Karen Anderson, executive director of NOFA, says that the organization supports farmers like Sisti who is still a member. She says NOFA works in a continuum of sustainable practices that includes organic grass-based agriculture ­ pasture-raised poultry, beef and dairy and biodynamic farms. "We're on the green side of the spectrum."

"There's no turning back from the new regulations. We'll serve an important function in situations where there are processed food products from the south or abroad." Anderson says that thanks to farm markets, farmers here have the luxury of being face to face and being able to explain to people how they grow their produce. "Farmers with a face" she calls it. In many places, consumers don't get to meet farmers and must rely on labels.

"We're the granddaddy of all eco-labels. The most developed and highly defined and widely recognized labeling, it will always be a really important part of what we do." Label requirements are a guarantee that minimum standards have been followed. NOFA's membership represents the breadth of the food system ­ consumers, chefs, farmers, home gardeners. It's an opportunity to support sustainability in agriculture. People who buy organic use their food dollars as a vote for organic agriculture.


The sawed-off limbs of oaks are piled and crossed four feet tall -- apartment buildings for shitake mushrooms at Oak Shade Farm in Denville. In the creases where the logs join in moisture and shade, the fungi proliferates. Alex Adams, shitake proprietor, cuts select red and white boles 42 inches long with a six-inch diameter for their straight grain and density. It's all for the mycelium ­ those reaching, branching, grabbing fungus roots. He says they find life easier to run with the grain, so colonization is more successful. Plus, with all those tight oak cells, mycelium can take its toll on the wood for a long time.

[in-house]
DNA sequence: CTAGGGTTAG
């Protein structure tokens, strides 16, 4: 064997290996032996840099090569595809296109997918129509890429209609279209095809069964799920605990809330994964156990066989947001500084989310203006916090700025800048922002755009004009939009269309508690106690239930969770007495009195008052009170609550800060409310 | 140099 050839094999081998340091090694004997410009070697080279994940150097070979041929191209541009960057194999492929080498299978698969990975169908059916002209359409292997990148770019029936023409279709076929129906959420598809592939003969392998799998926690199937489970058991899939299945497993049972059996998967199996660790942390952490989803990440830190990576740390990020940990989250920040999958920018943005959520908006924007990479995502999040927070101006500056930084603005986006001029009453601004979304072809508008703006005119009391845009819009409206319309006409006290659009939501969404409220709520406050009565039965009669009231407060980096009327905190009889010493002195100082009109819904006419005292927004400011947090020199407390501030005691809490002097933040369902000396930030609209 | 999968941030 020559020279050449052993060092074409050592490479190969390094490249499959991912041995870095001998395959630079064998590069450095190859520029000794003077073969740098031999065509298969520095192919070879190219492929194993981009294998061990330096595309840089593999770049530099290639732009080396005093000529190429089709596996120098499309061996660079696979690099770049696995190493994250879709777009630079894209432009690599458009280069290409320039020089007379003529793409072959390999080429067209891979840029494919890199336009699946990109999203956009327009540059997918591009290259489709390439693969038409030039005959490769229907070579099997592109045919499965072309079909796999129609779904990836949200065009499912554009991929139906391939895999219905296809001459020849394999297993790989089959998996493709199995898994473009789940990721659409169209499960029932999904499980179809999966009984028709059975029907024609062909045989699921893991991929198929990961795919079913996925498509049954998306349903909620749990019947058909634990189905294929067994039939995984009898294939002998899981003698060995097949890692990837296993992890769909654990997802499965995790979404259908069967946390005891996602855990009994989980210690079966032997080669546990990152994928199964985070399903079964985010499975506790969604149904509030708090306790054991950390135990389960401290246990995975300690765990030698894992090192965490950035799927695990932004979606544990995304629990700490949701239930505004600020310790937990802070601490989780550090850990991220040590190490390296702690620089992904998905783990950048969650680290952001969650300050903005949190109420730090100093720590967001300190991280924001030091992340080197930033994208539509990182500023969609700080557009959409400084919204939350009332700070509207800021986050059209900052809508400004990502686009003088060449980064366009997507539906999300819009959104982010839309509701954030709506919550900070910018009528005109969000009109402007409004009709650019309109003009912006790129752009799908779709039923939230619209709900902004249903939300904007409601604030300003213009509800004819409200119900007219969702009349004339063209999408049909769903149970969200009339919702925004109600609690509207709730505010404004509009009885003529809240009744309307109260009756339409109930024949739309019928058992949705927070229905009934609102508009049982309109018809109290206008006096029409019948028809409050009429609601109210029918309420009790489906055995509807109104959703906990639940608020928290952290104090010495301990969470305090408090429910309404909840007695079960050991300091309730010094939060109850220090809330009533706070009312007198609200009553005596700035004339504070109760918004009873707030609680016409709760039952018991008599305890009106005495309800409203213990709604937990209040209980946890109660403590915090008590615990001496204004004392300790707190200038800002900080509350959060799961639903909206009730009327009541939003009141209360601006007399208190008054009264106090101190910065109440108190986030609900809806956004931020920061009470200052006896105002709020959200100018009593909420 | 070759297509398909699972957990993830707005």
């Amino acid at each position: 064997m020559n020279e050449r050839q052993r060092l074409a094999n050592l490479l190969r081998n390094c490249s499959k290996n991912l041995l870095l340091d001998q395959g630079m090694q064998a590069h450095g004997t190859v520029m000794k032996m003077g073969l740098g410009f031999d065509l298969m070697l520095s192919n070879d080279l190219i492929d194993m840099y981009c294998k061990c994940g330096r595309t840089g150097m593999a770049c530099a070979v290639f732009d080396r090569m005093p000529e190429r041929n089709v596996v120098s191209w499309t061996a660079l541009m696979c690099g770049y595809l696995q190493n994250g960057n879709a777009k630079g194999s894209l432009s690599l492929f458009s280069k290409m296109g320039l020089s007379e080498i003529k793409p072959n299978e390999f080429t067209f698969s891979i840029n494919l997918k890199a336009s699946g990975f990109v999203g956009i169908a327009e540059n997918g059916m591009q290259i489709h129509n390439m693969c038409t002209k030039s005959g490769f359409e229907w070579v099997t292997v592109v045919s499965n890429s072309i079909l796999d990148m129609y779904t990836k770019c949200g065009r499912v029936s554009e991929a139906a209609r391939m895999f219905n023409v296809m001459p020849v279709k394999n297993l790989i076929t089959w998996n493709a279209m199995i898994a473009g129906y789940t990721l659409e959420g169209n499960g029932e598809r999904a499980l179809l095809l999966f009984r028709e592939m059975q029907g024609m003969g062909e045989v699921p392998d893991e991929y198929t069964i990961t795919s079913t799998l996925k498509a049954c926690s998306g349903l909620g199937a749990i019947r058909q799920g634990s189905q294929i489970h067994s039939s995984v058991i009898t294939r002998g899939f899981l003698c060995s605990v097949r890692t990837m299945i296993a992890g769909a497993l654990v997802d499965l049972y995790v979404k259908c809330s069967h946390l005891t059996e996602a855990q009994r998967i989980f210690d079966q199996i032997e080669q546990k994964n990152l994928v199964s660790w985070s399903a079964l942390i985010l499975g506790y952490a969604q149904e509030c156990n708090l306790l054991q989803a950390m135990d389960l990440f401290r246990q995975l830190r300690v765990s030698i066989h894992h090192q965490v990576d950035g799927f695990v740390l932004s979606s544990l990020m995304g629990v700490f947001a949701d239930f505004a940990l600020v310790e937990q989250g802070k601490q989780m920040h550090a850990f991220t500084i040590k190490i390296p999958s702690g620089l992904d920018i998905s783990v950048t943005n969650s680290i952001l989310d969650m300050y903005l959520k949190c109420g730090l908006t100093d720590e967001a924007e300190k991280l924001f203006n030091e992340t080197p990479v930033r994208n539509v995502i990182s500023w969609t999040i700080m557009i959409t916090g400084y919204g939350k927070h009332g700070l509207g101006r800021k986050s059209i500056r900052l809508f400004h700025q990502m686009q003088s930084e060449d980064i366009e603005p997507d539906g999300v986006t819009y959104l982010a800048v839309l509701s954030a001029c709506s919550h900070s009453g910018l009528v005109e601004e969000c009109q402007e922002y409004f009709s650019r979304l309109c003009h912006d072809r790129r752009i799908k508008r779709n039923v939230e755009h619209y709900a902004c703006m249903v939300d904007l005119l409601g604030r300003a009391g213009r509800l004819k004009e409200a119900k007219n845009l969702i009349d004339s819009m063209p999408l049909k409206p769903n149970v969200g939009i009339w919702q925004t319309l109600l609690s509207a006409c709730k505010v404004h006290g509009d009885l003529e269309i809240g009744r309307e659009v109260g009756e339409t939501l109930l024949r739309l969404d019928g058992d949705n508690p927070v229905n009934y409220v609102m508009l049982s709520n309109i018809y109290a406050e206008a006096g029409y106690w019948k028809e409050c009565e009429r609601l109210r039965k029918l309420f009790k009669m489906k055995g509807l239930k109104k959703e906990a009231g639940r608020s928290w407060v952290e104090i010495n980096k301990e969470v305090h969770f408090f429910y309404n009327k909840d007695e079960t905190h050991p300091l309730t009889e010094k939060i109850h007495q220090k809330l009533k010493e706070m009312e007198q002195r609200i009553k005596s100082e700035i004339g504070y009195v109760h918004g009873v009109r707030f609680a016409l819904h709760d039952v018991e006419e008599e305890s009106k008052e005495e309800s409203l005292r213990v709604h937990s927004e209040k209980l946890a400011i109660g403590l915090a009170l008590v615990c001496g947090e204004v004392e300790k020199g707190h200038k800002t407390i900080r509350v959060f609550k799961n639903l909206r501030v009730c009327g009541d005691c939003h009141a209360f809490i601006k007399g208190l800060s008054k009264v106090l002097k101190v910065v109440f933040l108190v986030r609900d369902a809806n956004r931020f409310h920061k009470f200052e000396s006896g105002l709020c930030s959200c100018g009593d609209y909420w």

He likes his logs fresh cut. That way, he colonizes them with the kind of fungus he wants, namely shitake, instead of some weedy one moving in first. "You want your favorite stuff to colonize your logs." The shitake log condos stand in the shade on the edge of the woods in Adams's backyard. He keeps them till they're punky ­ usually a year of production for every inch in diameter -- then tosses them out to rot with other old vegetation. Adams has brought them back though, when he found them still fruiting after all these years.

But first he drills holes in a fresh log. He digs in a clear plastic bag filled with what looks like lumpy sawdust, white flour and mold. It's close. It's spawn, a mix of sawdust and oat bran, colonized by shitake mycelium. He packs the holes with spawn in a plunger, then covers it with a small piece of foam to keep moisture in ­ spawn mulch. He puts the log on a stack or in a sheltered place under the trees so the spawn will colonize it.

A prime shitake has white flesh peeking through cracks in its dark brown skin, denoting growth over a long time, turbulent times of sun and rain when they get tough, then crack from moisture. Adams is picky about his mushrooms. He likes the margins to be in-rolled a little. He says it shows the shroom didn't go to spore on the log, and it protects the gills from bruising. Size matters in shitake saleability. He even cuts off most of the stems so customers get the very best.


At Asbury's Natural Village Farm in Asbury, Warren County, Farmer Charles Napravnik drives his team of Belgians through the flower-covered fields where he's out working some steam off the horses before they all start mowing the tall grass. Napravnik manages the 12-year-old organic CSA much like the farmer before him except for using Tom and Ben, equines. He grows no favorites. "I like it all."